As the recession bites, have we yet seen an increase in the number of rough sleepers? Given that homeless people sometimes hide from view, that local counts are recorded as zero if they are less than 10, and other such recording problems, does he agree that it is time to look at the methodology of recording rough sleeping, so that we can get an accurate picture of how many people are, unfortunately, sleeping rough in this country?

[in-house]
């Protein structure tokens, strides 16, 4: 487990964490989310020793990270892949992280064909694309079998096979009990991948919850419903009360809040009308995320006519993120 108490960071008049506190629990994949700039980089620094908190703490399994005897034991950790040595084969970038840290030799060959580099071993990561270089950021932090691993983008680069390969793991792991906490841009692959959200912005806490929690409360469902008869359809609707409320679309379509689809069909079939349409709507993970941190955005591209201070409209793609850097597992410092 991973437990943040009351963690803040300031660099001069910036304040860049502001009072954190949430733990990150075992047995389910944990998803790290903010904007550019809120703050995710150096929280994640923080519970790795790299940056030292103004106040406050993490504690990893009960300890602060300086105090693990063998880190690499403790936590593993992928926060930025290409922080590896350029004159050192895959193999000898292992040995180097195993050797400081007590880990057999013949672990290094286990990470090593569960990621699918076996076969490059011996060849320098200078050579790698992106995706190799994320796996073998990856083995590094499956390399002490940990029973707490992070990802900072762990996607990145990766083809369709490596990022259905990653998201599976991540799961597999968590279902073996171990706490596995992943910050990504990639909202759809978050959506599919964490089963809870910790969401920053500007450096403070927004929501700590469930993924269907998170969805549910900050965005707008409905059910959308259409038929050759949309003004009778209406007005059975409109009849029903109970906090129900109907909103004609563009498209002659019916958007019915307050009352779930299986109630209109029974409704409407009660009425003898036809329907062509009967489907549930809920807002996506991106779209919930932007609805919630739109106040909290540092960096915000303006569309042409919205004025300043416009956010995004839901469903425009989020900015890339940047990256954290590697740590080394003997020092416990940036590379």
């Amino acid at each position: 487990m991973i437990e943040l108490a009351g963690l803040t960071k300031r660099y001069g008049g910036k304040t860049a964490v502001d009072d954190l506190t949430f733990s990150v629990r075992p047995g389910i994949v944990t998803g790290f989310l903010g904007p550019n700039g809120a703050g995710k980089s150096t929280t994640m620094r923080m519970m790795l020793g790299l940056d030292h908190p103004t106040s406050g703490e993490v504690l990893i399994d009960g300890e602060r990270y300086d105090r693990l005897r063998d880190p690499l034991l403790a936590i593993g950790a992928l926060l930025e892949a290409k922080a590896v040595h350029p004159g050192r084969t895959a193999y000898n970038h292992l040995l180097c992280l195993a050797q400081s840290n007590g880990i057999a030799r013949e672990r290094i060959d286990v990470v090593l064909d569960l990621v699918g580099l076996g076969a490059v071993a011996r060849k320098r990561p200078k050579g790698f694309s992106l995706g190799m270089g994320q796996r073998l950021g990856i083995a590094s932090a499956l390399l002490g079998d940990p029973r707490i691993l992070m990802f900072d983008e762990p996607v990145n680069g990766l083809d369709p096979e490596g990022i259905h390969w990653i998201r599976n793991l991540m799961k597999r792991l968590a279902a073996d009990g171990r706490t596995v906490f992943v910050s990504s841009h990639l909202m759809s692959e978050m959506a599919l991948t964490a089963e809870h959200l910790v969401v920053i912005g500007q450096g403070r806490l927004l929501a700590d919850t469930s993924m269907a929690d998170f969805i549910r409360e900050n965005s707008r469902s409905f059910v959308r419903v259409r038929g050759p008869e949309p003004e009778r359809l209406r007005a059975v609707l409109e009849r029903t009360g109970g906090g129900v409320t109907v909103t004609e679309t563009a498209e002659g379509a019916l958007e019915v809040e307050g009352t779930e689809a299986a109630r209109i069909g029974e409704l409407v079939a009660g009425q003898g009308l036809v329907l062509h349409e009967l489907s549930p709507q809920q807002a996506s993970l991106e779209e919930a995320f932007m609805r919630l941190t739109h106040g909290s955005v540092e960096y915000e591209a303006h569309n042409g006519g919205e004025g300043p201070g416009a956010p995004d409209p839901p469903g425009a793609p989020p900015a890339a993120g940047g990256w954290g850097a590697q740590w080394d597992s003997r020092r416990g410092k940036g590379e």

I absolutely agree with what the hon. Gentleman says. I visited Leeds a couple of months ago, where Faith Lodge and St. George’s Crypt are doing tremendous work on provision for rough sleepers. We have not seen an increase in the numbers of people rough sleeping as a result of this recession. That is a result of the biggest ever cash injection we have seen in this country, from this Government, and of better partnership working between local authorities, the voluntary sector and ourselves. But the hon. Gentleman’s point is a sound one. We need to ensure that the methodology is the start of the process rather than the end, so that that count, which provides for a consistent process, allows us to see what help is needed to get people off the streets permanently, to ensure that we end rough sleeping once and for all, which is the centrepiece of our revised rough sleeping strategy.